Inside Economics

Charles Ferguson’s Inside Job forces us to fundamentally rethink the connections between economics and policy making. This entangled relation runs along a number of dimension. First there is the performativity of economics: in which ways do economic theories shape the ideas of policy makers and hence the policies they enact (i.e. the Donald MacKenzie story)? Are economists and their rational market hypothesis, CAPM models and what have you responsible for the deregulation that led to the recent financial turmoil? If so, how should economics and its relation to policy making be reorganized institutionally? Second, is it at all possible to be politically and ideologically value-free as an economist? If so, how do we distinguish a value-free economist or economic theory from value-laden ones? If not, should economists always state their ideological points of view in the first disclaimer-footnote of their papers? Are there other ways to sufficiently disentangle ideology from science? Third, should economists be allowed to be paid by the private sector for their academic work? Do we need an economic code of ethics or some other kind of formal arrangement to distinguish more clearly between academic credibility and financial gain?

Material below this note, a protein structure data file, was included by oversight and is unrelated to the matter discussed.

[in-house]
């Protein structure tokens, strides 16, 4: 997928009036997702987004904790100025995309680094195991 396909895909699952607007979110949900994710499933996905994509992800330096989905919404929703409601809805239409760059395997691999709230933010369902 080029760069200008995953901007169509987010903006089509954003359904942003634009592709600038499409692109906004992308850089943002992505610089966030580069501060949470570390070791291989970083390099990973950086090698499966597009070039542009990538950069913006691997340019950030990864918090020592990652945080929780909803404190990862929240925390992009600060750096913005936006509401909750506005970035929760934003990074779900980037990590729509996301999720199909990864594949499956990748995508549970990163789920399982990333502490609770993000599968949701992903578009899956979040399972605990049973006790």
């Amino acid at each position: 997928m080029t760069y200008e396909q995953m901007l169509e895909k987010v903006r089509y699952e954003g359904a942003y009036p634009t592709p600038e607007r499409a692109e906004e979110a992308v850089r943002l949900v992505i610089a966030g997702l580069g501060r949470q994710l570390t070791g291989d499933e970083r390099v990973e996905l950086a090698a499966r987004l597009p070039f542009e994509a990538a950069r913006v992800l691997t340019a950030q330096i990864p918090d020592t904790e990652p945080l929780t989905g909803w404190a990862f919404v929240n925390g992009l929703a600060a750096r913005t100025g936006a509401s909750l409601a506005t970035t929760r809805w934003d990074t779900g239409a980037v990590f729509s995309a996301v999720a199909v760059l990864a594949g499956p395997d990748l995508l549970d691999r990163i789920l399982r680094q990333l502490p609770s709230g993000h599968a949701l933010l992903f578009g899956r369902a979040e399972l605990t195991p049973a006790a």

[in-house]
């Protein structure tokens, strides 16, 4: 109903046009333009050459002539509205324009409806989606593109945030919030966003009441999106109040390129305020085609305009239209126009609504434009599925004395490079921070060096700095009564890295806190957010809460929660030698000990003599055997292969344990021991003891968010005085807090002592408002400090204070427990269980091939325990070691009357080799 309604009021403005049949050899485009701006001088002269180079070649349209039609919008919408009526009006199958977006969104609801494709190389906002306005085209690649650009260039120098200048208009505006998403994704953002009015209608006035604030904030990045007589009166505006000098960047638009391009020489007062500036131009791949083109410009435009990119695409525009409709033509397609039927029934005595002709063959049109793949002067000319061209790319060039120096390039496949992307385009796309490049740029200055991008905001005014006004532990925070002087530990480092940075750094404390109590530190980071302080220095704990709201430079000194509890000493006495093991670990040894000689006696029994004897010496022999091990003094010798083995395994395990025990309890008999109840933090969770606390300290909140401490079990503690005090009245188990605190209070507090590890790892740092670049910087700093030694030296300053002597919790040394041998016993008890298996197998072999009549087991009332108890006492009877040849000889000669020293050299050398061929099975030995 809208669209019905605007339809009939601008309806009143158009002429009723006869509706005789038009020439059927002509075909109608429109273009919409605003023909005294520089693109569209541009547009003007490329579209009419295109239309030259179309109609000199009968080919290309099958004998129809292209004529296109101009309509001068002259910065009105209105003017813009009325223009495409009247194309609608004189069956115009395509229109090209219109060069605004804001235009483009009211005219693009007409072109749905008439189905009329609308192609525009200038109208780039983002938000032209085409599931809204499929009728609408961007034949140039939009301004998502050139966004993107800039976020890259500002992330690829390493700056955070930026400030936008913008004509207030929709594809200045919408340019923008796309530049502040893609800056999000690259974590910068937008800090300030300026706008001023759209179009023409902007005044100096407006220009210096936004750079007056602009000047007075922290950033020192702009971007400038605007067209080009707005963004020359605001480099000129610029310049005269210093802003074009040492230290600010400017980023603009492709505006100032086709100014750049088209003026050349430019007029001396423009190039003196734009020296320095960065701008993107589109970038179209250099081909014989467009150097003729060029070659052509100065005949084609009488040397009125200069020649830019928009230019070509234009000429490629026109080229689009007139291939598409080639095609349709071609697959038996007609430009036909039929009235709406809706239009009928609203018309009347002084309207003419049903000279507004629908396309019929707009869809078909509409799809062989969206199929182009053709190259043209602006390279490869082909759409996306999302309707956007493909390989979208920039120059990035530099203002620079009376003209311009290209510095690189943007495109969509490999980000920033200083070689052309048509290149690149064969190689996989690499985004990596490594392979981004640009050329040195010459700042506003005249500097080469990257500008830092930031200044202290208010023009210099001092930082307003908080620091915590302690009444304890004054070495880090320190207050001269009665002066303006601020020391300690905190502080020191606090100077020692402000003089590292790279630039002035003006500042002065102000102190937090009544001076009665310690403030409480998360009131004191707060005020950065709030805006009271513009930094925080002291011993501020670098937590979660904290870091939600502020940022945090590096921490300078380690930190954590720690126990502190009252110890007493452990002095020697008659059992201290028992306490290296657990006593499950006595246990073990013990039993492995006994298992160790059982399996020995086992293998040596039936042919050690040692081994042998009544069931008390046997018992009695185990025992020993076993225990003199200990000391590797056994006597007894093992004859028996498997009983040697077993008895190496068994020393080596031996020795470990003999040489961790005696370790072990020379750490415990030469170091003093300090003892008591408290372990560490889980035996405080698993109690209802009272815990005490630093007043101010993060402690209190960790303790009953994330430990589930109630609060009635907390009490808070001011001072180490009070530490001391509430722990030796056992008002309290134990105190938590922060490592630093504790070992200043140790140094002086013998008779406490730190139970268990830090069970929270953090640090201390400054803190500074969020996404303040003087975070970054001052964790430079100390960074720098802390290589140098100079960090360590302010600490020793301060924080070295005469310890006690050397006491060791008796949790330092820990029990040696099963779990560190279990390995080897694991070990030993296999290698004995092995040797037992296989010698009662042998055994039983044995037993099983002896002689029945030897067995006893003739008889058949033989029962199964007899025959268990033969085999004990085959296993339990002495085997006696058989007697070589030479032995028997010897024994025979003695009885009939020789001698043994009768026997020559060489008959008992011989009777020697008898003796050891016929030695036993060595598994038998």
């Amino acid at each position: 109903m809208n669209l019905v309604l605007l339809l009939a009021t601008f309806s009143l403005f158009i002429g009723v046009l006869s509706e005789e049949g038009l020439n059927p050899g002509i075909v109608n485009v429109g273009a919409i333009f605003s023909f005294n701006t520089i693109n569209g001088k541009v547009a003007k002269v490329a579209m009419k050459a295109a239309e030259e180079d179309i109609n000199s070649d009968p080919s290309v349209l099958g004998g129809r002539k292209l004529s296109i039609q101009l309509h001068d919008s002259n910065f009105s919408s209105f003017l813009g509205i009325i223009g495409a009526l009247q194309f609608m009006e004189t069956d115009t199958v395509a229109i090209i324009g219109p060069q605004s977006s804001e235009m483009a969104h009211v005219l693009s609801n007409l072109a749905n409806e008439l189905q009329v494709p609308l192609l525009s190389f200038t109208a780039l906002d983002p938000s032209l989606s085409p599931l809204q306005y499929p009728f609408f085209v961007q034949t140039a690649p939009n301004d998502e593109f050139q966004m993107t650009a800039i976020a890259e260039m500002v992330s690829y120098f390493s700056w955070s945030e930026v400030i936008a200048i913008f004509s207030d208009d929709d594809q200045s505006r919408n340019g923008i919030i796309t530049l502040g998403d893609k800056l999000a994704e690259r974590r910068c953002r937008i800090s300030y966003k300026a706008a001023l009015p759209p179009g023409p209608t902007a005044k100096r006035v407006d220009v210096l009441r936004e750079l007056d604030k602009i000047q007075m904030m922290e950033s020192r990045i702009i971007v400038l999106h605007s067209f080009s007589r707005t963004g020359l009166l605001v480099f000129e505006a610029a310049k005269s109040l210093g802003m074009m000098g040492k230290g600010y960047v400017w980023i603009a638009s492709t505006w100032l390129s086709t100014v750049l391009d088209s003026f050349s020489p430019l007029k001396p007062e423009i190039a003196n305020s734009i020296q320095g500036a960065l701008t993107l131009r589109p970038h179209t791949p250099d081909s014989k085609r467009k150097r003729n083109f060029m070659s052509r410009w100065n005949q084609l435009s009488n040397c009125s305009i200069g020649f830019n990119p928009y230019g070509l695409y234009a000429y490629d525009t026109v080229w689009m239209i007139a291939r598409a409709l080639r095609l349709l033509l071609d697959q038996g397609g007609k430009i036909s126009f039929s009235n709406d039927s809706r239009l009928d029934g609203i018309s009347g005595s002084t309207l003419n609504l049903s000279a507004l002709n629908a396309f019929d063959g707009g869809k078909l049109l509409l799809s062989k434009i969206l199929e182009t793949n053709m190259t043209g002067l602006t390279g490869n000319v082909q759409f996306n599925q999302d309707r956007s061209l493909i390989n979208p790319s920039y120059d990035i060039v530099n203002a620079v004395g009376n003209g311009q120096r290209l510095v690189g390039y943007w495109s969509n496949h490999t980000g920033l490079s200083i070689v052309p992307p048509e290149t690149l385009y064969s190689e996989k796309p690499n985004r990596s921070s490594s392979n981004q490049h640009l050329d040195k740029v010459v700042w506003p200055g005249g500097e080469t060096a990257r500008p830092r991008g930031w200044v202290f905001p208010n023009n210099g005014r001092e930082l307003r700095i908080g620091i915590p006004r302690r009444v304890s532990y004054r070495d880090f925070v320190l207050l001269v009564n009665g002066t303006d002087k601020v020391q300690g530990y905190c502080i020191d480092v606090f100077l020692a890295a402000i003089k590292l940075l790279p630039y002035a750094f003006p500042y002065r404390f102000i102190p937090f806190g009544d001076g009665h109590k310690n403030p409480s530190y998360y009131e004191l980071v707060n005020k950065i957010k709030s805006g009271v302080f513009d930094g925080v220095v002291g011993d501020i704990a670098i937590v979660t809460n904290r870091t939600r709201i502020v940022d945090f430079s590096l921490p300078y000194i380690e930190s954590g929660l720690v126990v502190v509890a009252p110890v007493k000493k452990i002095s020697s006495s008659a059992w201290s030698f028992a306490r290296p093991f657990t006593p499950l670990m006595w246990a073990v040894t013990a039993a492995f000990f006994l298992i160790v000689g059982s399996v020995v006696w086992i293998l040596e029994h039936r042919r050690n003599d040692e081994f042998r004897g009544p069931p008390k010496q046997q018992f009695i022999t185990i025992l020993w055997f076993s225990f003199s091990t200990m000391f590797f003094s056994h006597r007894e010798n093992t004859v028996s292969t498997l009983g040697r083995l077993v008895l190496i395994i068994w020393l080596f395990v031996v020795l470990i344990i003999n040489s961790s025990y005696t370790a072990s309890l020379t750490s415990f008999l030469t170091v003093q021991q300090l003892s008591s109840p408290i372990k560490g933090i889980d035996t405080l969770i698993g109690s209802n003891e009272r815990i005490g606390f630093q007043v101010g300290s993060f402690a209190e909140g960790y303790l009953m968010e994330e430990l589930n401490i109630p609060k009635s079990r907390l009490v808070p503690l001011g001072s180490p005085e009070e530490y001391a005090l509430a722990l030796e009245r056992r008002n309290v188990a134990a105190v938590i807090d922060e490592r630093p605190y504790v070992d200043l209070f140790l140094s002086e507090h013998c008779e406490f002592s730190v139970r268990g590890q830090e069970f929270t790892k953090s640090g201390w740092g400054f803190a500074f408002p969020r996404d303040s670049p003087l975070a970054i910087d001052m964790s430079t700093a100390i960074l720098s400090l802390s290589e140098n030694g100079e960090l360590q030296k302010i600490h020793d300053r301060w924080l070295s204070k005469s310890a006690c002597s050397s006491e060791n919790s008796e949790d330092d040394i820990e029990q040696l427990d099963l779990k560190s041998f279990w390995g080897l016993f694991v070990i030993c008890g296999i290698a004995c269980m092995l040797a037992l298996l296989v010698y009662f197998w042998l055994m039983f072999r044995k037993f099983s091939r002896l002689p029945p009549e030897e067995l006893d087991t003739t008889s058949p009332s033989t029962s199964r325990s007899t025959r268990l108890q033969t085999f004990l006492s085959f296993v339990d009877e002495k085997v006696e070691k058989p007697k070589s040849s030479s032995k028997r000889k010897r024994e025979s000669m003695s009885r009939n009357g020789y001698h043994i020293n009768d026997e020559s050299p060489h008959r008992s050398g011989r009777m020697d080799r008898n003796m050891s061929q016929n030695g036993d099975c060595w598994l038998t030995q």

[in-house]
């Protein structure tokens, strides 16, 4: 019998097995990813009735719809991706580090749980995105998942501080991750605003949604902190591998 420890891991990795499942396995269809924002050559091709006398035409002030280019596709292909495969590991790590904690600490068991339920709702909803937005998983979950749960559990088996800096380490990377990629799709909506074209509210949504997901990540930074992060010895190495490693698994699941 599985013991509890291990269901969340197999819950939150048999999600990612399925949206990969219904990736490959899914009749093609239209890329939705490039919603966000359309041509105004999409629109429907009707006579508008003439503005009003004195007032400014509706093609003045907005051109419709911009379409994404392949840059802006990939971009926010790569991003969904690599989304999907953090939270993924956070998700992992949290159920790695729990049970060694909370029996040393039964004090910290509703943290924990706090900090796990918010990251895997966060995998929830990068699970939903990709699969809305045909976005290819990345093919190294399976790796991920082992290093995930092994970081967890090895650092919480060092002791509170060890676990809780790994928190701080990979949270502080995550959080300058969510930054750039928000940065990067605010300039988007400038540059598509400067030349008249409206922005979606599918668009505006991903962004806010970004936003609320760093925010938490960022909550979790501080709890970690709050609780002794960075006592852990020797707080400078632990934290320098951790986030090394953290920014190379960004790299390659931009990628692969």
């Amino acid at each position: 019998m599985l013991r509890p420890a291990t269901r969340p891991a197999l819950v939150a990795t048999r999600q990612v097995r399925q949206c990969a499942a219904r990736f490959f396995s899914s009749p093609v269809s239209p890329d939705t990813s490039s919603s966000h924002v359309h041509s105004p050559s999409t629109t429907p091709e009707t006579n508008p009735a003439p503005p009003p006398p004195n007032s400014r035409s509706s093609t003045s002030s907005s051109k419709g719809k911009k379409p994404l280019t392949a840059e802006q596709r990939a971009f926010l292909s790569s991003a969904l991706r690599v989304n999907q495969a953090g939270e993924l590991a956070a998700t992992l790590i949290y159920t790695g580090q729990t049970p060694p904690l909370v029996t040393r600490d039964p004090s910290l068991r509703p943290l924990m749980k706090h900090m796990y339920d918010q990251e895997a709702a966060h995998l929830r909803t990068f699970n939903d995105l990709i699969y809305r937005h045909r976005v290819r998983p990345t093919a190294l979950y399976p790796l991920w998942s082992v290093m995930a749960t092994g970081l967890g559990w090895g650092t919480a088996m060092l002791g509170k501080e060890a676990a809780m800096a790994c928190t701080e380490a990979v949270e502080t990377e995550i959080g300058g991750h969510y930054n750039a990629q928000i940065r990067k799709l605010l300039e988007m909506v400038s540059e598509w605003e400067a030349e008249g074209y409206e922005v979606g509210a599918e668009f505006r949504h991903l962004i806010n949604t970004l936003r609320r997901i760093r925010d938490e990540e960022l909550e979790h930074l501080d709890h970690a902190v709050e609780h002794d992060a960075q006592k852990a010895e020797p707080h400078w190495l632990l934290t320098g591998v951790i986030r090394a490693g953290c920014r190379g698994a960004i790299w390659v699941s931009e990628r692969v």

Luckily, we economists need not figure this out all by ourselves. In fact, the last few years have seen a surge of books discussing the role of science in the contemporary for-profit world. Gaye Tuchman’s Wannabe U (2009) tells the story of the middle ranked university that aspires to become an elite university in an age of auditing and ranking in which universities are run by business men in business suits.  Yet, although the undertone is clearly critical, Wannabe U first of all is a careful and engaging ethnographic reconstruction of the archetypical Western university that had to transform itself in the 1990s from a public institution to a private enterprise. Moreover, it reads like a novel.